For SEO newbies, there is the temptation to pick an exact-match domain, in your sample he/she will choose UnderwaterDigitalCameras.org.
      Some people think it's a great strategy for SEO. It may work for years ago, but now, Google doesn't give as much value to keyword domains as it does with brand domains.
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  • Profile picture of the author JohnVianny
    YES! i totally agree.

    It's a Matter concerning BRAND.

    If you choose a product it must reflects your brand, cause it primarly speaks for it.

    I dont think Apple will name the next i-phone like "HorseTalkin" or something weird.

    The marketers you are referring to are probably churn and burn marketers who dont last for long time, or maybe it's what not they apply in their own business but advice to others.
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  • Profile picture of the author discrat
    Always thought Facebook from the beginning was just a dumb and not a ingenious name to say the least.

    But it sure hasn't hurt the Stock appreciation with my holdings of my FB positions
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  • Profile picture of the author Jonathan 2.0
    Great point: Thanks Steve.
    : )

    Generally speaking I would agree
    however there are always exceptions.
    When the Market becomes familiar
    with the brand name -- even if it's
    difficult to
    spell/pronounce/etc -- they
    become "conditioned" to remember
    it ...

    Google for example (which is a
    play on the word "Googol" and difficult to
    remember by saying it) would be a good
    example. (There are loads more
    ...)

    (JMO)
    Jonathan
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  • Profile picture of the author TextBullet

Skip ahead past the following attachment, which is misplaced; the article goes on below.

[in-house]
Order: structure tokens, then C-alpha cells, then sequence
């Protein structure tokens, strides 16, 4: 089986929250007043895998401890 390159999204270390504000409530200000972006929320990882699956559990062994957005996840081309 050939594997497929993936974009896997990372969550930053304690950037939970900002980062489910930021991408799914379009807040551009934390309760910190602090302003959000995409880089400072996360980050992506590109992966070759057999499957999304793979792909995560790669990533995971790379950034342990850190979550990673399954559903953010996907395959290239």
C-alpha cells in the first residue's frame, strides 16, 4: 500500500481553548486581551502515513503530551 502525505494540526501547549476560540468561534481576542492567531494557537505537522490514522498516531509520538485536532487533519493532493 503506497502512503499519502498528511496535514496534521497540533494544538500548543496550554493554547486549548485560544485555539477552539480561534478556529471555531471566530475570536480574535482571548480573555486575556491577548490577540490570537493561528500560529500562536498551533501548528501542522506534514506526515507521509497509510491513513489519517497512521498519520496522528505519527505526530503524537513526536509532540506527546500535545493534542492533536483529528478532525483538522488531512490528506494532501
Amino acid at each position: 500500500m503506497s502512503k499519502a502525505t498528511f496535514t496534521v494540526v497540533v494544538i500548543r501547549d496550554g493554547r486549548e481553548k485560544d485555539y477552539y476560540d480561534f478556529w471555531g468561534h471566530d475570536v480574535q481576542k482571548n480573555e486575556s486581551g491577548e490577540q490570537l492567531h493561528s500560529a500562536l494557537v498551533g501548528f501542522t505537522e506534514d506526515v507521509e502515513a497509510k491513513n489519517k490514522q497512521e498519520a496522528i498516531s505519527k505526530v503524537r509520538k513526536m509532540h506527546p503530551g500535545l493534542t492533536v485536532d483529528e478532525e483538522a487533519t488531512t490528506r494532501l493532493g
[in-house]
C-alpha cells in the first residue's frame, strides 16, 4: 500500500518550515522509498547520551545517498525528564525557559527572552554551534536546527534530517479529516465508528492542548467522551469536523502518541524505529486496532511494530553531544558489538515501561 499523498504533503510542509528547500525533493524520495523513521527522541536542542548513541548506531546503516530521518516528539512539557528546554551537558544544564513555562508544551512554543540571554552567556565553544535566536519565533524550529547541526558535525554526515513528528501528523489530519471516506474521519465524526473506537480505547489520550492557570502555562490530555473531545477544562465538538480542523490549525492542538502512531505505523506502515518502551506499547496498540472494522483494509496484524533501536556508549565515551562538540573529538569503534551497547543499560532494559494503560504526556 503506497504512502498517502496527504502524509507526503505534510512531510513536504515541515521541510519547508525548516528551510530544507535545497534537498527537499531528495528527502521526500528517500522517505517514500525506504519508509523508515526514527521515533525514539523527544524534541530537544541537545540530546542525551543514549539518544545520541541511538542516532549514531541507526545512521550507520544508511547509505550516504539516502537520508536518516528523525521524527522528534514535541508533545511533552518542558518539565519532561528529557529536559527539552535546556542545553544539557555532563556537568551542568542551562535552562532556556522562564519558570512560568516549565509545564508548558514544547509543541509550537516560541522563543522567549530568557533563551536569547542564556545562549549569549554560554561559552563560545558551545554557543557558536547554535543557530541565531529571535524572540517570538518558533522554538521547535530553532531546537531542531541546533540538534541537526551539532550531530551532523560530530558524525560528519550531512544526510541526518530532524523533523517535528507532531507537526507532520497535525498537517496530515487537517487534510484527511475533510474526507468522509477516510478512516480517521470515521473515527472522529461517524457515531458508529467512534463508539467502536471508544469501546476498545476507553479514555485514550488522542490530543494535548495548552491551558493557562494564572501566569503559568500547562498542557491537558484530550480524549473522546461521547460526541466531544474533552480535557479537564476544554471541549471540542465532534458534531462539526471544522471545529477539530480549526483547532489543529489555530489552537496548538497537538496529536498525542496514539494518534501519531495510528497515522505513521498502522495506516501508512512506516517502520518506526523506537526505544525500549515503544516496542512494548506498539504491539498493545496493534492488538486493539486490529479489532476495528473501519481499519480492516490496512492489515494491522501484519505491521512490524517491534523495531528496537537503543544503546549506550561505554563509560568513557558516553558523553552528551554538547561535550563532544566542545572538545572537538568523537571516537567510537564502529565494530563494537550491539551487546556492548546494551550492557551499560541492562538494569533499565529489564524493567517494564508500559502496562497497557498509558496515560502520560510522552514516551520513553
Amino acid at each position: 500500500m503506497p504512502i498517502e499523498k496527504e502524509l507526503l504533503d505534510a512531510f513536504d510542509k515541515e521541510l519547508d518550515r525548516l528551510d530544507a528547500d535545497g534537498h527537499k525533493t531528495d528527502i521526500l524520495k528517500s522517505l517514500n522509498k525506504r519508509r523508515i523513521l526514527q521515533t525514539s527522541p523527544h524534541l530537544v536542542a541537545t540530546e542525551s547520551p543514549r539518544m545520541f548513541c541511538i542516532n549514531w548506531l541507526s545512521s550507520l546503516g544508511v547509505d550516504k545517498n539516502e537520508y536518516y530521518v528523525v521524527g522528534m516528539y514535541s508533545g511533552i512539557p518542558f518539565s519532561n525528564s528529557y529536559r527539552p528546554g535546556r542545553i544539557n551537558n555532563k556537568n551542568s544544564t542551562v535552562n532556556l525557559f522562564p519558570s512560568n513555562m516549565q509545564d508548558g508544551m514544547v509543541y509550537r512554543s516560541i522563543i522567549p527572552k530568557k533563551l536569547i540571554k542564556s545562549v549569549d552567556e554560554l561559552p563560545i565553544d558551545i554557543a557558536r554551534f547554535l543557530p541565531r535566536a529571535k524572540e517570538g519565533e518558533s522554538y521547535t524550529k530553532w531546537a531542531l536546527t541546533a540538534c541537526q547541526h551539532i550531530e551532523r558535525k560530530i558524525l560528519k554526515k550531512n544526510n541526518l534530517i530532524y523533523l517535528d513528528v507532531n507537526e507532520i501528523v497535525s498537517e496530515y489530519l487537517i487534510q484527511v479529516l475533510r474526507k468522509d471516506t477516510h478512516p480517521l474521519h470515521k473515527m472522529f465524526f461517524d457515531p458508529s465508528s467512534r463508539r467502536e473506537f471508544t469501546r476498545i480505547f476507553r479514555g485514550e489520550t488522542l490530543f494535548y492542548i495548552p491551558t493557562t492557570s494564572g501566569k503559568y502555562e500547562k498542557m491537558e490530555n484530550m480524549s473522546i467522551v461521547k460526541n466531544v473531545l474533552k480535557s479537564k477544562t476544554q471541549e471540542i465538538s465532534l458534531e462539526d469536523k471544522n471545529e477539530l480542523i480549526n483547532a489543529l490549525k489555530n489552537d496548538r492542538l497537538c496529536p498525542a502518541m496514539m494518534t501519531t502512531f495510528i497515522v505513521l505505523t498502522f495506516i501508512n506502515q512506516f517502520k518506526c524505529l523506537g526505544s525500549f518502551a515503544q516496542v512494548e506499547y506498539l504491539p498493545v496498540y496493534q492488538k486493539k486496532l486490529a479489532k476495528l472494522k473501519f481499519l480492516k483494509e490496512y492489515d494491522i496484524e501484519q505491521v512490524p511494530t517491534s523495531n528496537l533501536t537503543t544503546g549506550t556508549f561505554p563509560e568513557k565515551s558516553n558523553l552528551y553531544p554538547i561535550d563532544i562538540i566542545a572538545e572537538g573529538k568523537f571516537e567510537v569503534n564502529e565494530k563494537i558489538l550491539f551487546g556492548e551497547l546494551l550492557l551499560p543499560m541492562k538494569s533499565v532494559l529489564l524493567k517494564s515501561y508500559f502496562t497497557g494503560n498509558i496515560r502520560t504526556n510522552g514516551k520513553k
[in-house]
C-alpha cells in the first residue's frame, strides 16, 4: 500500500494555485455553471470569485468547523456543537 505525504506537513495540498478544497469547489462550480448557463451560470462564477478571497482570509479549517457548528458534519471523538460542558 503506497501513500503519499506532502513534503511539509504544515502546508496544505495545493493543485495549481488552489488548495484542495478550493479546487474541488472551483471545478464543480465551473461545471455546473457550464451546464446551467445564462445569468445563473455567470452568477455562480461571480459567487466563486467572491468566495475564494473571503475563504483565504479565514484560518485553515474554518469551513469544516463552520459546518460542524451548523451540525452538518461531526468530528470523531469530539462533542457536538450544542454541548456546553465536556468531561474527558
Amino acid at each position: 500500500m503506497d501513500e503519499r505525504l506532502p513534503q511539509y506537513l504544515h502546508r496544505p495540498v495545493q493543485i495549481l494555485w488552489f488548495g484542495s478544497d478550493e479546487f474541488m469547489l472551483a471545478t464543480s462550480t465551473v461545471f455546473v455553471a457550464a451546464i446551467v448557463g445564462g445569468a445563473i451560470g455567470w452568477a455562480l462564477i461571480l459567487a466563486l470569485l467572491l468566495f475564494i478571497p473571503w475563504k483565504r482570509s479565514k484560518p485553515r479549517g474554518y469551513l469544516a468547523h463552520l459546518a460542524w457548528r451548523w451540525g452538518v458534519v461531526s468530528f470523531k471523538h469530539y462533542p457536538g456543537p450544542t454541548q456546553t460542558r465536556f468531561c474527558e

The brand name is the first thing you hear and usually the last thing you remember. It is important to choose a short brand that's easy to spell, pronounce and remember. Think of all the famous and big brands out there, Most of them are one word or two words.
    Yet, there is no way to even predict if a name will do well or not. It's a leap of faith that will have to be built over time to register in people's hearts and minds. Avoid over-rationalizing. Go with your gut. If the brand succeeds, no one will think twice about the name. Best of luck!
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  • Profile picture of the author Jhelum Sen
    Yes, it matters a lot.
    When people search for any keyword and that keyword exactly matches with your domain name, there are high chances that your website will rank at the top.
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    https://www.priceandreleasedate.com/

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    • Profile picture of the author wolfmmiii
      Originally Posted by Jhelum Sen View Post

      Yes, it matters a lot.
      When people search for any keyword and that keyword exactly matches with your domain name, there are high chances that your website will rank at the top.
      Everything about your comment is wrong....
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  • Profile picture of the author QuaziSazzad
    Yes, it's a very important things.
    When people search for any keyword and that keyword exactly matches with your domain name, there are high chances that your website will rank at the top.
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  • Profile picture of the author spearce000
    Does your business/company name matter? Probably not - especially if it doesn't feature heavily in your advertising. For example: if you look at the packets on supermarket shelves, you'll only find the name of the company that actually makes the product in very small print on the back. If it's a supermarket's own brand, it probably won't even say that.

    Does your brand name matter? You bet it does! Big corporations spend millions of Dollars to get branding and product names right. If the brand name and the product appearance doesn't excite the buyers, it won't sell - no matter how good the product is.
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  • Profile picture of the author neel patel
    As per my knowledge, the brand name and domain name matters a lot. Domain name is relevant to your site than there are more chances that you will get better results Because if the Keyword matches the URL, your site will be shown in the SERPs.